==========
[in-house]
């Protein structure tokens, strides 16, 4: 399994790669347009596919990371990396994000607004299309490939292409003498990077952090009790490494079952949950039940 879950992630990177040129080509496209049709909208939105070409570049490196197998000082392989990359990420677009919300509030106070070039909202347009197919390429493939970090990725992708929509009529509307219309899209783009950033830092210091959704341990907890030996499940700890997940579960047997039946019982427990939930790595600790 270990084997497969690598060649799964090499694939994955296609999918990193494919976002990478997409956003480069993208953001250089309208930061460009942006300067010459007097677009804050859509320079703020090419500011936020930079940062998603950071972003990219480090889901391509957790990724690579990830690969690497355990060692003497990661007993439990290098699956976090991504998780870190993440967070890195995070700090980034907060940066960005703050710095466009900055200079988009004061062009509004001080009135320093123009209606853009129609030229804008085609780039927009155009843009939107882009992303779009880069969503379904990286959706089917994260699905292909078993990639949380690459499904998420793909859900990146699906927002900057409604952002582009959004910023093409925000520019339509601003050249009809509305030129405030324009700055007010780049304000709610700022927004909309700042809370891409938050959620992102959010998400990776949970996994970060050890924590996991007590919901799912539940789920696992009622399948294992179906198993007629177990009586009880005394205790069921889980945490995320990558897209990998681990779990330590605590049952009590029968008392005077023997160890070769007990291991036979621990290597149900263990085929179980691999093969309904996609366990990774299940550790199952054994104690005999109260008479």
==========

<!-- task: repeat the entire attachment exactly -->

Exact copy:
[in-house]
């Protein structure tokens, strides 16, 4: 399994790669347009596919990371990396994000607004299309490939292409003498990077952090009790490494079952949950039940 879950992630990177040129080509496209049709909208939105070409570049490196197998000082392989990359990420677009919300509030106070070039909202347009197919390429493939970090990725992708929509009529509307219309899209783009950033830092210091959704341990907890030996499940700890997940579960047997039946019982427990939930790595600790 270990084997497969690598060649799964090499694939994955296609999918990193494919976002990478997409956003480069993208953001250089309208930061460009942006300067010459007097677009804050859509320079703020090419500011936020930079940062998603950071972003990219480090889901391509957790990724690579990830690969690497355990060692003497990661007993439990290098699956976090991504998780870190993440967070890195995070700090980034907060940066960005703050710095466009900055200079988009004061062009509004001080009135320093123009209606853009129609030229804008085609780039927009155009843009939107882009992303779009880069969503379904990286959706089917994260699905292909078993990639949380690459499904998420793909859900990146699906927002900057409604952002582009959004910023093409925000520019339509601003050249009809509305030129405030324009700055007010780049304000709610700022927004909309700042809370891409938050959620992102959010998400990776949970996994970060050890924590996991007590919901799912539940789920696992009622399948294992179906198993007629177990009586009880005394205790069921889980945490995320990558897209990998681990779990330590605590049952009590029968008392005077023997160890070769007990291991036979621990290597149900263990085929179980691999093969309904996609366990990774299940550790199952054994104690005999109260008479």